Some of the data have been presented in abstract form at the 24th Annual Symposium of the European Society of Veterinary Neurology and European College of Veterinary Neurology, Trier, Germany, 2011
Use of an Implanted Sacral Nerve Stimulator to Restore Urine Voiding in Chronically Paraplegic Dogs
Article first published online: 29 NOV 2012
Copyright © 2012 by the American College of Veterinary Internal Medicine
Journal of Veterinary Internal Medicine
Volume 27, Issue 1, pages 99–105, January/February 2013
How to Cite
Granger, N., Chew, D., Fairhurst, P., Fawcett, J.W., Lacour, S.P., Craggs, M., Mosse, C.A., Donaldson, N. and Jeffery, N.D. (2013), Use of an Implanted Sacral Nerve Stimulator to Restore Urine Voiding in Chronically Paraplegic Dogs. Journal of Veterinary Internal Medicine, 27: 99–105. doi: 10.1111/jvim.12011
- Issue published online: 11 JAN 2013
- Article first published online: 29 NOV 2012
- Manuscript Accepted: 27 SEP 2012
- Manuscript Revised: 21 AUG 2012
- Manuscript Received: 14 JUN 2012
- Engineering and Physical Sciences Research Council
- Spinal cord injury
Loss of urinary control after spinal cord injury increases risk of urinary tract disease and is problematical for owners of affected dogs.
To design, implant, and test a sacral nerve stimulating device for controlling urine voiding in paraplegic dogs.
Nine pet dogs with severe thoracolumbar spinal cord injury causing paraplegia, loss of hindquarter sensation, and incontinence for more than 3 months. The procedure was offered prospectively to owners of suitable candidates after the irreversibility of the incontinence had been ascertained.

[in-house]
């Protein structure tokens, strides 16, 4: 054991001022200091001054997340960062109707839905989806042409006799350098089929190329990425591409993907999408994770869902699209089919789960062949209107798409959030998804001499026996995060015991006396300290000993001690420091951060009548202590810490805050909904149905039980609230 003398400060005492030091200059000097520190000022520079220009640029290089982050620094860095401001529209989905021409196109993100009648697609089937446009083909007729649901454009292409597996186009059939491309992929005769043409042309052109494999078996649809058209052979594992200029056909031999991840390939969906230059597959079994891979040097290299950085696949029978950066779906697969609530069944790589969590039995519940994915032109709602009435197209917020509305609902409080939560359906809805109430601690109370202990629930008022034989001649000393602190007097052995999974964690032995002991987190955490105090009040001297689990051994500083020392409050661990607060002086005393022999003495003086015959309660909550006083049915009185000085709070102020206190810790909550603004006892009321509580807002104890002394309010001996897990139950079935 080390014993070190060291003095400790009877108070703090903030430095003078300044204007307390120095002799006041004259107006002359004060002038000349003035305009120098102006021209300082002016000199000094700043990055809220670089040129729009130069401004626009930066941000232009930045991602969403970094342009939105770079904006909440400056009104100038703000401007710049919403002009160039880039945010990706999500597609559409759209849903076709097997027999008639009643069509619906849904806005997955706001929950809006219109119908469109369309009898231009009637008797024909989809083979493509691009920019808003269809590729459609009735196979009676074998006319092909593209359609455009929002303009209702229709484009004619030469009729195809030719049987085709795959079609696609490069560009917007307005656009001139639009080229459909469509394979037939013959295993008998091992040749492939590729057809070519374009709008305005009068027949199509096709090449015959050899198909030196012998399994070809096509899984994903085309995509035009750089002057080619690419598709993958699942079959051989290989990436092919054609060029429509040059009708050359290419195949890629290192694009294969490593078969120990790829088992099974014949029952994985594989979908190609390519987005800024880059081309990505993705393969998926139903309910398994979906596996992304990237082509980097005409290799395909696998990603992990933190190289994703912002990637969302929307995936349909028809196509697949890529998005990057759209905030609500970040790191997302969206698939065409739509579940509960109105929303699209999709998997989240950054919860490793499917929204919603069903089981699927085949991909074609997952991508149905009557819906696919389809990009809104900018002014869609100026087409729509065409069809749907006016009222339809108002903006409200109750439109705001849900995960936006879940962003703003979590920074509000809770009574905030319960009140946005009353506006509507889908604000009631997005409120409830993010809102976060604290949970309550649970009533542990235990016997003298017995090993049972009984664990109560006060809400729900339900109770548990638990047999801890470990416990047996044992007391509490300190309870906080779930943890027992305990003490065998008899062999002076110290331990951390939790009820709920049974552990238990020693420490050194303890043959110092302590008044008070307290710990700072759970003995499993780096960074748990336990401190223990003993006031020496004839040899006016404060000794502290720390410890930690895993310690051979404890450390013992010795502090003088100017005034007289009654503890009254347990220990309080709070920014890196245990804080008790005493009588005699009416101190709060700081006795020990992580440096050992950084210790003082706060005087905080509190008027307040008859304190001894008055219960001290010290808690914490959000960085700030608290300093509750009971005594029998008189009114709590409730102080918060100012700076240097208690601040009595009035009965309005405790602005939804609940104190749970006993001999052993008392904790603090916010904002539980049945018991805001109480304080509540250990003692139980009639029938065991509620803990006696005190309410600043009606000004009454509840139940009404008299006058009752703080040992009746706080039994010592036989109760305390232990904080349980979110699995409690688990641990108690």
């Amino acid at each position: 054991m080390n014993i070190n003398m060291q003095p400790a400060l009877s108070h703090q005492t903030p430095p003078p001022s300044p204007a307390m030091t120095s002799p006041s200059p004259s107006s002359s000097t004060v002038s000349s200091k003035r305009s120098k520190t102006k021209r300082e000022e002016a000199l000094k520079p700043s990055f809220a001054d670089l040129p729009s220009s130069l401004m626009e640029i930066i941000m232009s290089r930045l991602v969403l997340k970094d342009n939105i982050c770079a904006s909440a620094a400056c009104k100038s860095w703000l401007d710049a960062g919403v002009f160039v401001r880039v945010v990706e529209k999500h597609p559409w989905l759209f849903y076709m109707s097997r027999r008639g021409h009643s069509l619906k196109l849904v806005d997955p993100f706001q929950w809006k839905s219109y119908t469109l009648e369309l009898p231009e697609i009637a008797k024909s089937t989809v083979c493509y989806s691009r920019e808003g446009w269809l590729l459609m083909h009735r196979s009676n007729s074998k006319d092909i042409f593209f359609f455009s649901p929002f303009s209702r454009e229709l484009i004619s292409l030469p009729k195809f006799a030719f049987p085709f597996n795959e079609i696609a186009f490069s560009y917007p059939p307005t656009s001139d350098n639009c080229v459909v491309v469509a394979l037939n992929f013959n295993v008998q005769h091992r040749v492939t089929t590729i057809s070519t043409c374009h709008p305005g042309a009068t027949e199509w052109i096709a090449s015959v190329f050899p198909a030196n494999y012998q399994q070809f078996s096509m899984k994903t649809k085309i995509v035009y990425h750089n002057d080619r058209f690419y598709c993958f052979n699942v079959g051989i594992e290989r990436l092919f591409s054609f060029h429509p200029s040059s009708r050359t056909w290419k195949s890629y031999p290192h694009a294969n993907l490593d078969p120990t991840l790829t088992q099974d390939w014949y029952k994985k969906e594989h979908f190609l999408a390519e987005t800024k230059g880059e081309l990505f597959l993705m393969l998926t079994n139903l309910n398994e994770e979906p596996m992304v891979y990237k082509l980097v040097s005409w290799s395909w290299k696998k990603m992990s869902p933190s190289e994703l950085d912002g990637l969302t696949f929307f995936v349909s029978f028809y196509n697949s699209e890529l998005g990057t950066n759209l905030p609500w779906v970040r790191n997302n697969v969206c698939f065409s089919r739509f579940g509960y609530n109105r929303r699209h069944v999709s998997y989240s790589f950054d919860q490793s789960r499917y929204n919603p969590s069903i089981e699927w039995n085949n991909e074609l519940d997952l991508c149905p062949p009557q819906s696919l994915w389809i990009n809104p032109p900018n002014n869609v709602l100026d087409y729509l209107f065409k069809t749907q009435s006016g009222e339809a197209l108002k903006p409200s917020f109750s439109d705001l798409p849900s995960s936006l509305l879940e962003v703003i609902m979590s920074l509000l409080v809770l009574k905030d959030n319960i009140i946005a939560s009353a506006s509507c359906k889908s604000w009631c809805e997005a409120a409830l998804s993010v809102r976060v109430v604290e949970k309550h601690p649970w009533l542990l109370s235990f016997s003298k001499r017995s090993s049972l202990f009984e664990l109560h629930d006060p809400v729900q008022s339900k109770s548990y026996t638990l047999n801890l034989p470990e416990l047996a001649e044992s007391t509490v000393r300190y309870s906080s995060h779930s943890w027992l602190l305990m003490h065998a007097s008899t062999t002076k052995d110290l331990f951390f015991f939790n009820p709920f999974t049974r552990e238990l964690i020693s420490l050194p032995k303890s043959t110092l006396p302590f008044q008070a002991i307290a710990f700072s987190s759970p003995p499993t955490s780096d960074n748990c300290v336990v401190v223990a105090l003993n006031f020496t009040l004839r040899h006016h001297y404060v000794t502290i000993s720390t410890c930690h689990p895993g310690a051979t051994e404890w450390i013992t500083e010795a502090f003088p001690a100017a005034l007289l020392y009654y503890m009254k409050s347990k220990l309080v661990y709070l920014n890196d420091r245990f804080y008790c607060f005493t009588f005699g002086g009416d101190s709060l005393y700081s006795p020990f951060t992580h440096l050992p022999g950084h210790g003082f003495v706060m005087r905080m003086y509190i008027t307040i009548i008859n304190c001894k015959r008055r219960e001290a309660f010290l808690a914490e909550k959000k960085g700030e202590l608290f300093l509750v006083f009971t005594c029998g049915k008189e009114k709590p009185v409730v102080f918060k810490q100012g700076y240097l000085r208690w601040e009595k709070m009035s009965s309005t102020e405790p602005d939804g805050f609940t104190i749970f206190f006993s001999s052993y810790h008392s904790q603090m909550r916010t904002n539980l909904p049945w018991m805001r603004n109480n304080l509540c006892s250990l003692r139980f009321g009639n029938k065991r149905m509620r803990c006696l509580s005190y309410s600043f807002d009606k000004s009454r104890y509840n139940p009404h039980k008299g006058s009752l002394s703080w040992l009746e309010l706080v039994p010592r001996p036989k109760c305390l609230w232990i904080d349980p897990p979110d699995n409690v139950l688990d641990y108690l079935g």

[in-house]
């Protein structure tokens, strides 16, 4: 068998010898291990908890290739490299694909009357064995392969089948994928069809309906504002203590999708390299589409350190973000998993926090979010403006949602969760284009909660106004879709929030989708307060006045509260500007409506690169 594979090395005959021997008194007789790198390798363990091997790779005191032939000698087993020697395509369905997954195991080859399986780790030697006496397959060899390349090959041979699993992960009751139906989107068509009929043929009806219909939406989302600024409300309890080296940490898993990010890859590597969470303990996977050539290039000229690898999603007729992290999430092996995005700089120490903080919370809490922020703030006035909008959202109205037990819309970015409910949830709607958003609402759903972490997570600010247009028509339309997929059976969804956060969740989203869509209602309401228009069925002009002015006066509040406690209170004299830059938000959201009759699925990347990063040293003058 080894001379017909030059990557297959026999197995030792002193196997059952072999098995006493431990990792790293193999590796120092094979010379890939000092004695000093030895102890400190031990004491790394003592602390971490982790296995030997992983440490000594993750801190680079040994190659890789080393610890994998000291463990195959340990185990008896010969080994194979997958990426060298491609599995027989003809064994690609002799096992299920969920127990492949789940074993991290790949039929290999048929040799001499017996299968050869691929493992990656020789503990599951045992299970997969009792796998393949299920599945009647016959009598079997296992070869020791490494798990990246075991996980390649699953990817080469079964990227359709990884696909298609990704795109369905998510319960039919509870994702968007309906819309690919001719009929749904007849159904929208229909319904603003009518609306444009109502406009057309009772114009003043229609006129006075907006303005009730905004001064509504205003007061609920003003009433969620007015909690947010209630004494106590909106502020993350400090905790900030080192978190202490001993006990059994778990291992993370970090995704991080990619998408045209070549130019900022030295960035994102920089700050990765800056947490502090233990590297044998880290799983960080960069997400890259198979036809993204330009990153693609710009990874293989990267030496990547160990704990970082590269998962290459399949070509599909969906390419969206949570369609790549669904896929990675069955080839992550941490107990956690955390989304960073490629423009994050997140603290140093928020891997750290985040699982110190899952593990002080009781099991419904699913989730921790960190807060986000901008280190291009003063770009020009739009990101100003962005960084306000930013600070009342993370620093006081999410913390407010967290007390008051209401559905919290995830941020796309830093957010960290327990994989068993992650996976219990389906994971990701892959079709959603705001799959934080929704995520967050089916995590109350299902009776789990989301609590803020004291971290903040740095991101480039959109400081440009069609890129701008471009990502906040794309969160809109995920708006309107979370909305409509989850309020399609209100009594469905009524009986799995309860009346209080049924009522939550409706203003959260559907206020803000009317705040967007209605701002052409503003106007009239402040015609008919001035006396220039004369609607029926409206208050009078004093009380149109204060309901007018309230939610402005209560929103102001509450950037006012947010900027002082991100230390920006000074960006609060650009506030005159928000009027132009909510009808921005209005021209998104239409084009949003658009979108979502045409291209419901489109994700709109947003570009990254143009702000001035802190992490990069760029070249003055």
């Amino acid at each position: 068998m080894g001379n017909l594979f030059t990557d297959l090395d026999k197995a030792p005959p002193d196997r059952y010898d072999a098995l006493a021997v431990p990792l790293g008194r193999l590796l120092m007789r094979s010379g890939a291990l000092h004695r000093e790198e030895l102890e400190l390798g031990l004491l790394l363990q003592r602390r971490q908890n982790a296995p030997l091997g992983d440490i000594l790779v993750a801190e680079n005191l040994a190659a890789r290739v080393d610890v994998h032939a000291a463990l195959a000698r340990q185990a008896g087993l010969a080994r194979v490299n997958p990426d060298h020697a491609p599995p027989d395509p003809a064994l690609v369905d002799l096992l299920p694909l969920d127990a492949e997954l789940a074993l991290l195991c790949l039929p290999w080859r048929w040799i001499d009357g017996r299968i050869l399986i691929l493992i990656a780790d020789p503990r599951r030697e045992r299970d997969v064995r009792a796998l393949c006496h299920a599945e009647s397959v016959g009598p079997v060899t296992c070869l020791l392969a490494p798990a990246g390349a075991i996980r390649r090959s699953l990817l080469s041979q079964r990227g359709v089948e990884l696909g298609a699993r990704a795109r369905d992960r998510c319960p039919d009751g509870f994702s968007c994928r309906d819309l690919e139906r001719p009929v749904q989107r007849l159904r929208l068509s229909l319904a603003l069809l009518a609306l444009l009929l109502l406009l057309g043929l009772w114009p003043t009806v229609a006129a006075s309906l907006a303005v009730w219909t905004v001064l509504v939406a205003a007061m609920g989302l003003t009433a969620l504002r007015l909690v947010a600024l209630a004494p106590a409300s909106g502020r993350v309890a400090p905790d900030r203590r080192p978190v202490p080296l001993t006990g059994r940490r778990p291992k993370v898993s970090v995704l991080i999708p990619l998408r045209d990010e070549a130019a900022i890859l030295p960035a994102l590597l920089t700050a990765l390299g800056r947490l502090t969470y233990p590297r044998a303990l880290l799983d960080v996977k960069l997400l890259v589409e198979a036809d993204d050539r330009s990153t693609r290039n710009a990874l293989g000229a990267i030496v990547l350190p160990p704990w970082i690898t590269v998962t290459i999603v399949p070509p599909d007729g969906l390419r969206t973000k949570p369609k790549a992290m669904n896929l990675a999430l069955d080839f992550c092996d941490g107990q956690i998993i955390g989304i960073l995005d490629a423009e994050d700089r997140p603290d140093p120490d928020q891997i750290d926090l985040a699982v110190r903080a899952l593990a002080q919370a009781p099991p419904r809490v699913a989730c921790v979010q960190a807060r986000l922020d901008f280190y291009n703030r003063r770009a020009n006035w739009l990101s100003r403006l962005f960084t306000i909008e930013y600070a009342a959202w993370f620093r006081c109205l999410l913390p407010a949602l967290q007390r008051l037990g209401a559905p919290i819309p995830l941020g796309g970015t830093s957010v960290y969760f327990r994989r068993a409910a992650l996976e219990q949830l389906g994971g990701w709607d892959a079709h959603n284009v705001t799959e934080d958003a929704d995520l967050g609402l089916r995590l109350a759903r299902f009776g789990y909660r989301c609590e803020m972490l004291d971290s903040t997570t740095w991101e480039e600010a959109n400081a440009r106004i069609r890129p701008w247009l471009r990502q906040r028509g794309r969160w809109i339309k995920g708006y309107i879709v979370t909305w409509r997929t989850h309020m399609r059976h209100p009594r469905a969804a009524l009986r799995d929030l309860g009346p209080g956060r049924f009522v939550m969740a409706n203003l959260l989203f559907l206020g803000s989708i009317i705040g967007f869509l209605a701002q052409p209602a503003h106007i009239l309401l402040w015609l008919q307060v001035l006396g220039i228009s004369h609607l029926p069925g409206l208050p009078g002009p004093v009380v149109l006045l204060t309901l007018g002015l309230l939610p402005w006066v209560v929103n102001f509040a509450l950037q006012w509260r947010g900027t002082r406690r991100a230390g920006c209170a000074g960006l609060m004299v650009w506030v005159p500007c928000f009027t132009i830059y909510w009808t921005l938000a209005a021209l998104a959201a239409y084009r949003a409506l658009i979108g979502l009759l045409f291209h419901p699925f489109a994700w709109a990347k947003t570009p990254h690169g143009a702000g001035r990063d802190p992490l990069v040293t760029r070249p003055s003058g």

Open label clinical study. Surgically implantable electrode “books” were designed for insertion and retention of mixed sacral nerves. Sacral nerves were accessed via laminectomy and stimulated to test their ability to elicit detrusor contraction and then inserted into the electrode book, which was attached to a subcutaneously implanted, externally activated receiver.
In 8/9 dogs, S2 nerves elicited the largest increases in intravesicular pressure with minimum stimulation and were placed in electrode books. Voiding efficiency was >90% in 8 of the 9 implanted dogs. No important detrimental effects of the procedure were observed.
Conclusions and Clinical Importance
This sacral nerve stimulating implant is a simple and apparently effective neuroprosthetic device that restores urine voiding in paraplegic dogs.